Roadmap to the Moon
Remembering William Fleming (AAE’43), architect of the July 20, 1969 moon landing
You could use many words to describe John F. Kennedy’s promise to put a man on the moon by the end of the 1960s.
Daring. Naive. Visionary. Foolhardy.
Just a month and a half before Kennedy’s May 25, 1961, address, the Soviet Union had beaten the United States to become the first to put a man in space. While the president’s plan was thrilling to the American imagination, there was one central problem with it: the plan didn’t exist.
Just weeks earlier, NASA caught rumor of the president’s intentions and started creating the plan’s framework. While the nation looked to the night sky and dreamed, NASA called on William “Bill” Fleming (AAE’43) to help make those dreams become reality.
Fleming was part of Purdue University’s first class of aeronautical engineers. While his name doesn’t command the same recognition as Armstrong or Grissom or Chaffee, it’s a name you should know. Without Fleming, there wouldn’t have been any small steps — much less any giant leaps.
Four Weeks to Get to the Moon
Have you ever scoffed at an unreasonable deadline for a project or report? Imagine being told you have four weeks to create a report detailing “all facets” of the world’s first manned lunar landing.
That was exactly Fleming’s task.
His report, “A Feasible Approach for an Early Manned Lunar Landing,” totaled 510 pages, specified 1,200 tasks to support the landing, estimated related labor needs, and projected the total cost at $12 billion.
“My father played a key role as a director at NASA’s headquarters to manage and oversee the implementation of the plan set forth in this report,” shares Jack Fleming, himself a former engineering student at Purdue before pursuing law. “The tasks identified in the Fleming Report became the blueprint for NASA’s plan to land a man on the moon.”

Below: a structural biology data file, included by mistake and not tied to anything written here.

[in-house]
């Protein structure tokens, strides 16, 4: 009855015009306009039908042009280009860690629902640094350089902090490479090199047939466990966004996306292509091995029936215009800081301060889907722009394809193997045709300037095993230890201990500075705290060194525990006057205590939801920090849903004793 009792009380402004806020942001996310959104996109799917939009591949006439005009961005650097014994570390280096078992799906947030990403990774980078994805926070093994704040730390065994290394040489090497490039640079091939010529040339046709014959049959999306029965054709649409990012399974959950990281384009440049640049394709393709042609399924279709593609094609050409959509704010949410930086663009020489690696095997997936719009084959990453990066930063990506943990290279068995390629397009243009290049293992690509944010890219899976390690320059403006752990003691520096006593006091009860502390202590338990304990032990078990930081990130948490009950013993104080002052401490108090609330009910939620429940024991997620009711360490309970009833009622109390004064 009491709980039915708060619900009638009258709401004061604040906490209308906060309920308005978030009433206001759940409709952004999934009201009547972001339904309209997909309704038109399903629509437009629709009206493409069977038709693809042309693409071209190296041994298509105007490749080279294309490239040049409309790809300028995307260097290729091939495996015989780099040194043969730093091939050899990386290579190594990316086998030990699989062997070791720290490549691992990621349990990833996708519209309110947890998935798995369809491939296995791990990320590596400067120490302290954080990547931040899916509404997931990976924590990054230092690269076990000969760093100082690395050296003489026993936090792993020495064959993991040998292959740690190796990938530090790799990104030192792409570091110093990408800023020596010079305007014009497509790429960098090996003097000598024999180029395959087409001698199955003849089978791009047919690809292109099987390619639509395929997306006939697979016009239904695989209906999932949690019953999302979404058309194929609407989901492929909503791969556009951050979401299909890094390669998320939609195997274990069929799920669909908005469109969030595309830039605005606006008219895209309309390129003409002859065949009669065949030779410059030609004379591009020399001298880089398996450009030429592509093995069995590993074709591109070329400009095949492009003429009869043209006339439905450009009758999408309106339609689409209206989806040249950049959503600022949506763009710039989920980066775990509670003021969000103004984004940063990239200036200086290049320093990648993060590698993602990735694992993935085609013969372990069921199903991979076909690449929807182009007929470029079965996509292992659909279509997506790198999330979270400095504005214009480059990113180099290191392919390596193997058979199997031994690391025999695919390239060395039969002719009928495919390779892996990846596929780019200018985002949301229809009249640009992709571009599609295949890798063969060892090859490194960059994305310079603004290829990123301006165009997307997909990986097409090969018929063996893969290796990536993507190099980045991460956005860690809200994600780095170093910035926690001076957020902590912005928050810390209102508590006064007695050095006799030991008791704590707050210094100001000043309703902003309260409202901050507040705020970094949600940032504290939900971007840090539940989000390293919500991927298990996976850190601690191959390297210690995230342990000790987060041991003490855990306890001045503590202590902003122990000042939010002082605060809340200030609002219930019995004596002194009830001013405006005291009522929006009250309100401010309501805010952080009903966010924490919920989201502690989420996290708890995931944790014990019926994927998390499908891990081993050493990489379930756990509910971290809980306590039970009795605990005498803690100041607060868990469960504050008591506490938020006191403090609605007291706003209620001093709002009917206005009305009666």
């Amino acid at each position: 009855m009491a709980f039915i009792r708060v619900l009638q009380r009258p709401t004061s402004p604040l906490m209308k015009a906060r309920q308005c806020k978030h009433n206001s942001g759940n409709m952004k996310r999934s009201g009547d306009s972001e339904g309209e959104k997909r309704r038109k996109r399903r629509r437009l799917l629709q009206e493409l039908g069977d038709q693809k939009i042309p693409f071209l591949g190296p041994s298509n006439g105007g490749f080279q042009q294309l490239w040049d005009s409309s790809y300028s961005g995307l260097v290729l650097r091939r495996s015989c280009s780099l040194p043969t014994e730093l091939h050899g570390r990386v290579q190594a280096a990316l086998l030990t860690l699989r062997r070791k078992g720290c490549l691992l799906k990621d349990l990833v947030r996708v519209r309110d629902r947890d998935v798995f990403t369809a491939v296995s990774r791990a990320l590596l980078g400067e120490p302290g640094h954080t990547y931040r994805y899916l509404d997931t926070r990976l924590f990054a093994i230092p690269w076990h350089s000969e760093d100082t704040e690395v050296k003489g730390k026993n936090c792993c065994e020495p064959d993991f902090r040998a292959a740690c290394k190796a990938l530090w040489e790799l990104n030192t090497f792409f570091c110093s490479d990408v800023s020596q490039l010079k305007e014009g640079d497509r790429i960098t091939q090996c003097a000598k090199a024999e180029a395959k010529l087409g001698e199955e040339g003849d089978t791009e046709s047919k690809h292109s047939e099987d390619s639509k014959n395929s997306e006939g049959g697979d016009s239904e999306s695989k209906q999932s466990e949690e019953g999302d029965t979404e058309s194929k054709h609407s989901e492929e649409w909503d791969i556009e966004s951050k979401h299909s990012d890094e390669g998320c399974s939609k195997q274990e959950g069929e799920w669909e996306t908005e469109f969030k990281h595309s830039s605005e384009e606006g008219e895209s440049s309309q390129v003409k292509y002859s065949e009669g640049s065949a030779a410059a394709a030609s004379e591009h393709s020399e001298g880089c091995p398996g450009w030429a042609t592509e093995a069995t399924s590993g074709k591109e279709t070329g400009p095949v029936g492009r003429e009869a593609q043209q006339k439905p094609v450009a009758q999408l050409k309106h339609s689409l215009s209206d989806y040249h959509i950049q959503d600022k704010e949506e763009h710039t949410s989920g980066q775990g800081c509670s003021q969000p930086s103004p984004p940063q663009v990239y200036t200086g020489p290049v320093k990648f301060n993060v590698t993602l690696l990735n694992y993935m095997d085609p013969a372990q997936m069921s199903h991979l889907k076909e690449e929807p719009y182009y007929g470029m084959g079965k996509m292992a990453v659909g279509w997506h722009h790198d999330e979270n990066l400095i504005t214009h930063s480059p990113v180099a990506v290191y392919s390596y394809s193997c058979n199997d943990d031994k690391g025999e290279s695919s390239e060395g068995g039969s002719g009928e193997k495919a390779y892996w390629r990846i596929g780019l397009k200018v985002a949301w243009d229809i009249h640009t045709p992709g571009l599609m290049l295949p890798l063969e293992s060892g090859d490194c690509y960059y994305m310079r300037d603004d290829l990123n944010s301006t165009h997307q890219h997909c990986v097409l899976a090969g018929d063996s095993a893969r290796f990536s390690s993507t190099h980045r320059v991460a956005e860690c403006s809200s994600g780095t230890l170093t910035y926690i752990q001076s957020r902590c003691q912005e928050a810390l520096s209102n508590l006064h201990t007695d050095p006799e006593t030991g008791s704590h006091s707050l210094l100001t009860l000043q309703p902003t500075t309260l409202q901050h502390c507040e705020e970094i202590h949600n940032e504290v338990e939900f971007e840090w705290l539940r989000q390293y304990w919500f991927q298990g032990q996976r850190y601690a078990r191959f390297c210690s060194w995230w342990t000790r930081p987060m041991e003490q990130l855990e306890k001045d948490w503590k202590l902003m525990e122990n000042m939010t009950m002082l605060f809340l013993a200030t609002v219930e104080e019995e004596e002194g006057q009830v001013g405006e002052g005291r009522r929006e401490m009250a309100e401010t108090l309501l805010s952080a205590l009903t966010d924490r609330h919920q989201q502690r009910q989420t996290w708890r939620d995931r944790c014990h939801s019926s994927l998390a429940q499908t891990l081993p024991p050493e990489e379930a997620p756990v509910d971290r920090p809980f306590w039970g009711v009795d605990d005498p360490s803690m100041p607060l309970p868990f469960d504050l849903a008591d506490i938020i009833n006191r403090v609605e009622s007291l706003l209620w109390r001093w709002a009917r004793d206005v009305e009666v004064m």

‘The most challenging of human enterprises’
When we think “space race,” we tend to think on a global level. Superpower vs. superpower.
A NASA memo titled “Establishment of Ad Hoc Task Group for Manned Lunar Landing Study” helps us understand what exactly the race looked like on a quotidien level — including the supersonic sense of urgency facing NASA employees.
Case in point: the memo gives program directors a single day to appoint team members to serve on the above-mentioned task group.
Fleming was the chair of the task group of more than 20 people, not to mention the countless others who contributed. Together, they planned everything, including launch facilities and understanding the effects of radiation and weightlessness on the astronauts.
Beyond logistics, they were also charged with defining the mission’s purpose and goals: “The nature of man’s mission on the moon as it affects the study shall be determined by the Task Group, i.e., the time he is to spend on the moon’s surface and the tasks that he shall perform while there.”
On this, the 50th anniversary of the first manned lunar landing, we can think of no tribute more touching to Fleming — and the countless others behind the scenes — than the words of NASA historian Eugene M. Emme, written to Fleming on the occasion of his retirement from NASA in 1974:
“NASA histories may not be able to essay all the migraines, churnings, turmoil, and, ultimately, the reflective satisfaction of those who were a part of one of the most challenging of human enterprises. Apollo and all the rest of NASA’s historical markings are not stone monuments like the Pyramids, the Acropolis, Notre Dame, or Stonehenge. They are symbolized by people dedicated to do difficult and unprecedented things, and in concert.”